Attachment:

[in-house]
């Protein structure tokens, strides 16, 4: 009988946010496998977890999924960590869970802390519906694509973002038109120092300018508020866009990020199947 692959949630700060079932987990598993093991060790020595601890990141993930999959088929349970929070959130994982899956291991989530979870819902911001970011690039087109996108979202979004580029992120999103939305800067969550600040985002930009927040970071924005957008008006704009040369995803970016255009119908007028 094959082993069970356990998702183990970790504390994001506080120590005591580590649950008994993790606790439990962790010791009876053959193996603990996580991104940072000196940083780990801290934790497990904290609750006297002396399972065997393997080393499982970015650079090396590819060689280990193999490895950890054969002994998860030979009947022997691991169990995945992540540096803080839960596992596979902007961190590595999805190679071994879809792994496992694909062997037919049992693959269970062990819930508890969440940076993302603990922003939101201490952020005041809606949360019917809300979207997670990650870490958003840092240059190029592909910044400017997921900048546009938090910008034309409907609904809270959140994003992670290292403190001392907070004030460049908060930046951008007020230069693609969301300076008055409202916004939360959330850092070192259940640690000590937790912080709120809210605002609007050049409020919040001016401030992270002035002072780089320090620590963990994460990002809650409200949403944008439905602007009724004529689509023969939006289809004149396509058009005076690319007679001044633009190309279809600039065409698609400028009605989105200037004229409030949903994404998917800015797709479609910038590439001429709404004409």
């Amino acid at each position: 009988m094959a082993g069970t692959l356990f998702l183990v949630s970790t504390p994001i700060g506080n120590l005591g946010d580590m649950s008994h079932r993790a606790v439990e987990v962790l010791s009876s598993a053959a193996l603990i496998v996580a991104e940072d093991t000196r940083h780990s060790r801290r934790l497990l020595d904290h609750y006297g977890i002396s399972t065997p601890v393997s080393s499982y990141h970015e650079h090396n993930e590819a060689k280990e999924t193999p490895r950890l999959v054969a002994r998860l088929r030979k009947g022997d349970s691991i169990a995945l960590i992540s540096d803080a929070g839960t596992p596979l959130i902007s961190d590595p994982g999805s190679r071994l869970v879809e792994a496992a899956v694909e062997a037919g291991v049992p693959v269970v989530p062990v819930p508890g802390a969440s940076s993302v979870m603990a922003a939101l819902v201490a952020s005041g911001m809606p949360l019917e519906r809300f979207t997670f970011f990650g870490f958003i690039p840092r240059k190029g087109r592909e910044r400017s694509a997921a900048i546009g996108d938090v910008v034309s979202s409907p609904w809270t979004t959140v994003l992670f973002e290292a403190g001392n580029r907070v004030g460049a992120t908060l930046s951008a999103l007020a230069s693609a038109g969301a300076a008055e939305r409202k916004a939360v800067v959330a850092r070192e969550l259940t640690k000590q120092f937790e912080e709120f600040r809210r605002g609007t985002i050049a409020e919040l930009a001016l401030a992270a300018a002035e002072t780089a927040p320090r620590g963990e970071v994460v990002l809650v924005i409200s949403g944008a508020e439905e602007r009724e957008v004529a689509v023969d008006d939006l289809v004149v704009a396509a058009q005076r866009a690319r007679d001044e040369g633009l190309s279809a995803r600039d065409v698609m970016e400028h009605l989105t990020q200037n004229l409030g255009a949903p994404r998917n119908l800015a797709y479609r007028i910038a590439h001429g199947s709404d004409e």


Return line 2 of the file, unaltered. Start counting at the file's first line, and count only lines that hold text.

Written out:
């Protein structure tokens, strides 16, 4: 009988946010496998977890999924960590869970802390519906694509973002038109120092300018508020866009990020199947 692959949630700060079932987990598993093991060790020595601890990141993930999959088929349970929070959130994982899956291991989530979870819902911001970011690039087109996108979202979004580029992120999103939305800067969550600040985002930009927040970071924005957008008006704009040369995803970016255009119908007028 094959082993069970356990998702183990970790504390994001506080120590005591580590649950008994993790606790439990962790010791009876053959193996603990996580991104940072000196940083780990801290934790497990904290609750006297002396399972065997393997080393499982970015650079090396590819060689280990193999490895950890054969002994998860030979009947022997691991169990995945992540540096803080839960596992596979902007961190590595999805190679071994879809792994496992694909062997037919049992693959269970062990819930508890969440940076993302603990922003939101201490952020005041809606949360019917809300979207997670990650870490958003840092240059190029592909910044400017997921900048546009938090910008034309409907609904809270959140994003992670290292403190001392907070004030460049908060930046951008007020230069693609969301300076008055409202916004939360959330850092070192259940640690000590937790912080709120809210605002609007050049409020919040001016401030992270002035002072780089320090620590963990994460990002809650409200949403944008439905602007009724004529689509023969939006289809004149396509058009005076690319007679001044633009190309279809600039065409698609400028009605989105200037004229409030949903994404998917800015797709479609910038590439001429709404004409």